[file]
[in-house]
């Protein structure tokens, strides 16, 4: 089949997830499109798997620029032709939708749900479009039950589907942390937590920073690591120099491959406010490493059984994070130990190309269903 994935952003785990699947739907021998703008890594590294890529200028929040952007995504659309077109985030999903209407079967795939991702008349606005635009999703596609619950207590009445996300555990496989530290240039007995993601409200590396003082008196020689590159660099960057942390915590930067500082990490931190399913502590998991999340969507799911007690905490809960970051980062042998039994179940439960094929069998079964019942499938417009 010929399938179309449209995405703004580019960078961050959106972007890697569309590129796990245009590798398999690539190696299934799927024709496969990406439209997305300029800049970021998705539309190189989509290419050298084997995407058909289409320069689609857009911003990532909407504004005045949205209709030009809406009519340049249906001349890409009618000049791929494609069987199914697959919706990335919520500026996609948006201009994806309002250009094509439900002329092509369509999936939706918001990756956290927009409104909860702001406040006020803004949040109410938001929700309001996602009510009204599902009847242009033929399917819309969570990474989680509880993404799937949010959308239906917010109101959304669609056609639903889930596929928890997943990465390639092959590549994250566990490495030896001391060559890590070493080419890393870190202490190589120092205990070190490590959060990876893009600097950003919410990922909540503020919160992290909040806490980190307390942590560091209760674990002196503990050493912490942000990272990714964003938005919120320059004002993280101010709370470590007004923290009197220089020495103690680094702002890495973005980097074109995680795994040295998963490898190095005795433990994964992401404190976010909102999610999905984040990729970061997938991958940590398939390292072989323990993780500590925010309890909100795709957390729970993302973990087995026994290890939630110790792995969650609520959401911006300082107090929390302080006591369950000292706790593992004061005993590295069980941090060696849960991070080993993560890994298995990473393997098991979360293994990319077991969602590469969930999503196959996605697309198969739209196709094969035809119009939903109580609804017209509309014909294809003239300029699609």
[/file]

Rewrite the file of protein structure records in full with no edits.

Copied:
[in-house]
């Protein structure tokens, strides 16, 4: 089949997830499109798997620029032709939708749900479009039950589907942390937590920073690591120099491959406010490493059984994070130990190309269903 994935952003785990699947739907021998703008890594590294890529200028929040952007995504659309077109985030999903209407079967795939991702008349606005635009999703596609619950207590009445996300555990496989530290240039007995993601409200590396003082008196020689590159660099960057942390915590930067500082990490931190399913502590998991999340969507799911007690905490809960970051980062042998039994179940439960094929069998079964019942499938417009 010929399938179309449209995405703004580019960078961050959106972007890697569309590129796990245009590798398999690539190696299934799927024709496969990406439209997305300029800049970021998705539309190189989509290419050298084997995407058909289409320069689609857009911003990532909407504004005045949205209709030009809406009519340049249906001349890409009618000049791929494609069987199914697959919706990335919520500026996609948006201009994806309002250009094509439900002329092509369509999936939706918001990756956290927009409104909860702001406040006020803004949040109410938001929700309001996602009510009204599902009847242009033929399917819309969570990474989680509880993404799937949010959308239906917010109101959304669609056609639903889930596929928890997943990465390639092959590549994250566990490495030896001391060559890590070493080419890393870190202490190589120092205990070190490590959060990876893009600097950003919410990922909540503020919160992290909040806490980190307390942590560091209760674990002196503990050493912490942000990272990714964003938005919120320059004002993280101010709370470590007004923290009197220089020495103690680094702002890495973005980097074109995680795994040295998963490898190095005795433990994964992401404190976010909102999610999905984040990729970061997938991958940590398939390292072989323990993780500590925010309890909100795709957390729970993302973990087995026994290890939630110790792995969650609520959401911006300082107090929390302080006591369950000292706790593992004061005993590295069980941090060696849960991070080993993560890994298995990473393997098991979360293994990319077991969602590469969930999503196959996605697309198969739209196709094969035809119009939903109580609804017209509309014909294809003239300029699609």